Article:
SHELLS ON A DESERT SHORE:
MOLLUSKS IN THE SERI WORLD

Cathy Moser Marlett
University of Arizona Press, 2014

For anyone interested in the complex relations between mollusks and humans, the Gulf of California, or the natural history of living mollusks, this book must not only be in your bookcase, but it must also be well read and well used. —Hans Bertsch, The Nautilus.

This book represents the accomplishment of a life’s observations and intimate exchange of ideas with Seri collaborators and it surely is an important contribution to ethnobiology as a discipline. —Nemer E. Narchi, Ethnobiology Letters.

Whether your interest is seashells, native peoples or the seashore in general, this book is at once intimate and rewarding. —Bill Broyles, Southwest Books of the Year, 2014.

Así todo, junto a la profunda impresión que nos imprimen los conocimientos y las prácticas de los seris sobre su vasto mundo de moluscos, tenemos en la obra de Cathy Moser Marlett un libro prácticamente imposible de ser superado. —Enrique Fernando Nava López, Anales de Antropología.

La riqueza del trabajo de Moser remite a muchas aristas que relacionan el universo de los seris con los moluscos. […] la biología, la lingüística y la antropología se expresan claramente bajo un mismo paradigma de estudio.—José Luis Moctezuma Zamarrón, Dimensión Antropológica

This combination of anthropological, biological and ecological information obtained from her own observation and also from various archival sources creates a work that is of interest to many readers from various fields. Additionally, this book contains a plethora of information never before described in such detail regarding traditional knowledge of mollusks in Seri culture. —Carolyn O’Meara, Journal of Anthropological Research.

Essential reading for everyone interested in the Seri. —E. N. Anderson, author of The pursuit of Ecotopia: Lessons from Indigenous and Traditional Societies for the Human Ecology of Our Modern World.

This is the definitive work on Seri mollusks, a subject scarcely scratched by earlier Southwest ethnographers. —Amadeo M. Rea, author of Wings in the Desert: A Folk Ornithology of the Northern Pimans.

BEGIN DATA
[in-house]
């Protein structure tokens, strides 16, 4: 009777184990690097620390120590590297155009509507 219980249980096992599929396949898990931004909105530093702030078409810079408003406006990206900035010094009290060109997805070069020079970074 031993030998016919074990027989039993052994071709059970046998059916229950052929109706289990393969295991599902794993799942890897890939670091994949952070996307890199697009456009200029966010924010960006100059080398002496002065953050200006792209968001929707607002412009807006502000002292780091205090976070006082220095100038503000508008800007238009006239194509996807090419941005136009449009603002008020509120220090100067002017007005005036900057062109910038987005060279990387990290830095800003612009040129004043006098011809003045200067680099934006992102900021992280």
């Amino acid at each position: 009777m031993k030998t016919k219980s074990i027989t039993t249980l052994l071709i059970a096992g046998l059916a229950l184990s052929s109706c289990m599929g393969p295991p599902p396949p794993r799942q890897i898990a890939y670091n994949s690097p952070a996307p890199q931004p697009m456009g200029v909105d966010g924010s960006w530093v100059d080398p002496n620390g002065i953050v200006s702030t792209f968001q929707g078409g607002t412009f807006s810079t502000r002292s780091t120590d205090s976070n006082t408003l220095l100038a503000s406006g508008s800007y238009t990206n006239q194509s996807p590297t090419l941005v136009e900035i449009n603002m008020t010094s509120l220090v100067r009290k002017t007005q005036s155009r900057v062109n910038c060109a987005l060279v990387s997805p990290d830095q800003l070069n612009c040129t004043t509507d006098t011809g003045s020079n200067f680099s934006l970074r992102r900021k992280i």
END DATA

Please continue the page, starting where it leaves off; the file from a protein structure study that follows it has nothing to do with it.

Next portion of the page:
About the author

Cathy Moser Marlett, the daughter of American field linguists, spent much of her childhood in the Seri fishing village of Desemboque, Sonora, Mexico, speaking Seri and Spanish in addition to her native English. While enjoying a barefoot childhood exploring the desert and the ocean shore with her friends she learned the invaluable arts of octopus hunting, clam digging and making Seri baskets (three that she completed remain her treasures).

Her parents’ interest in documenting the Seri culture was pivotal in forming her own appreciation of the Seris (Comcaac) and their world along the shores of the Gulf of California. The researchers who occasionally passed through the area and dropped in at the Mosers’ home for a meal or visit also played a role in developing her knowledge of the amazing world that she took for granted. With encouragement from these visitors who sometimes included her on their field trips, and with a microscope and art supplies, she began her love of science and illustration—a combination later brought together in studying with Donald Sayner in one of his last classes of scientific illustration at the University of Arizona.

Cathy graduated from Wheaton College (Illinois) in 1974 with a degree in biology and art, later studying linguistics at the University of North Dakota.

She contributed “A Desemboque Childhood” in Seri Hands, a special issue of the Journal of the Southwest (Joseph Carleton Wilder, ed., 2000) and “A Fine Day for Playing Hooky,” in Backcountry Pilot: Flying Adventures with Ike Russell (Thomas Bowen, ed., 2002). In “The Trooqui Treen: a Seri Truck” (Journal of the Southwest, 2015) she presents a piece of early twentieth century Seri history.

Her illustrations have appeared in numerous publications, including People of the Desert and Sea: Ethnobotany of the Seri Indians (Richard Felger and Mary B. Moser, 1985), Unknown Island (Thomas Bowen, 2000) and, the most extensive, involving more than six hundred drawings in the trilingual Seri dictionary (Mary B. Moser and Stephen A. Marlett, compilers, 2005 and 2010, [2nd edition]).